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Commuters in Keighley confused over choice of Barnsley accent for bus announcements



By Katie Haseldine

Commuters on a new ‘talking’ bus service in West Yorkshire are confused over the choice of accent which describes the route.

The Keighley to Leeds bus service has had a voiceover installed which announces the next stops along the way.

However, users of the 60 service are annoyed as the providers chose to use a South Yorkshire accent to speak the voice over, rather than a West Yorkshire one – where the bus travels through.

One regular passenger, Wendy Gawtry, said: “The person that came up with the idea of a Barnsley accent needs sacking.

“The bus travels through towns in West Yorkshire, so why use a Barnsley accent?”

Although passengers admit the overall service has improved, they still cannot understand why the decision was made to use an accent which does not represent the locals of the area.

Wendy said: “The buses themselves are a great improvement from the previous service, but something has to be done about the vocals.

“The accent is so strong I can’t understand what is being said.”

The bus route travels via Bingley, Saltaire, Shipley, Greengates, Calverley, Rodley and Kirkstall.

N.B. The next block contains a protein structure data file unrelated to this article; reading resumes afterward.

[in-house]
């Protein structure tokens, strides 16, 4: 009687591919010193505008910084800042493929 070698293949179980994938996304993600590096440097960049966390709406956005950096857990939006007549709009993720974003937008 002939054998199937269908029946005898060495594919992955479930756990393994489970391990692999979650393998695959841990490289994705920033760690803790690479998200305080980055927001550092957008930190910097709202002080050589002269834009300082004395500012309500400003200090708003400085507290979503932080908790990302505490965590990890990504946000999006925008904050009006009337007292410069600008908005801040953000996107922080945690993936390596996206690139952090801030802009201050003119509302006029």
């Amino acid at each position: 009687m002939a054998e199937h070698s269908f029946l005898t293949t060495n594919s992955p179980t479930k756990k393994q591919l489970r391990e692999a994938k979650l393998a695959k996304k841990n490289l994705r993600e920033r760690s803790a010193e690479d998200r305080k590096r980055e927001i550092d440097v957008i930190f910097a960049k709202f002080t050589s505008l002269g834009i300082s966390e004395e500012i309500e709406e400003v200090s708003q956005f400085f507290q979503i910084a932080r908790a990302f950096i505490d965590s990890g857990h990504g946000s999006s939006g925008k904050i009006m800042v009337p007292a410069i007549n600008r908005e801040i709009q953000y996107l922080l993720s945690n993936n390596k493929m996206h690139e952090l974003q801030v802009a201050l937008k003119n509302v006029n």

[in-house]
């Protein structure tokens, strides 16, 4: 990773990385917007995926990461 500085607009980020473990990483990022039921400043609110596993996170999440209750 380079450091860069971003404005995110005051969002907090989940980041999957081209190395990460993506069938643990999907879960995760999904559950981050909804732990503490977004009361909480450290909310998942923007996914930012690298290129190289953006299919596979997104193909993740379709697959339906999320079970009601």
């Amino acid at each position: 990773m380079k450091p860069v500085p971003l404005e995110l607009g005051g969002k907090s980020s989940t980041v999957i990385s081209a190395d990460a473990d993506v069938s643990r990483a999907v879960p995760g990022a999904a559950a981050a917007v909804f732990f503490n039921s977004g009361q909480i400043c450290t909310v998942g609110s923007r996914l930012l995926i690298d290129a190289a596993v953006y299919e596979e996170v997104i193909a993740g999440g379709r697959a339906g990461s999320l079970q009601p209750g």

As well as the vocal installation, the new buses have now got free wi-fi and USB sockets for charging mobile phones and other electronic devices.

Katie Hall uses the service regularly to get into Leeds, and used the bus the first time the voiceover was introduced.

She said: “It’s useful to have an audio announcement of the bus stops as it’s easier to know where to get off, but I do worry that the accent is too strong to understand at times – especially for tourists.

“If I got the bus every day, I’d definitely have my earphones on loud enough to ignore it.

“It became a real talking point on the bus. Passengers were turning around and chatting to each other about it – which made a nice change.”

She agreed that the charging stations were a “positive” addition to the buses, and commented that “the bus drivers are much friendlier than those on the usual First Bus commute.”

Yorkshire Voice contacted Aireline for comment, but the company had not responded at the time of publication.

However, in a statement on its website, Aireline proudly described its decision to use the voice of Eric Scaife of the Yorkshire Dialect Society, saying he is a “proper Yorkshireman – bringing that little touch of the White Rose County to your journey.”

What do you think?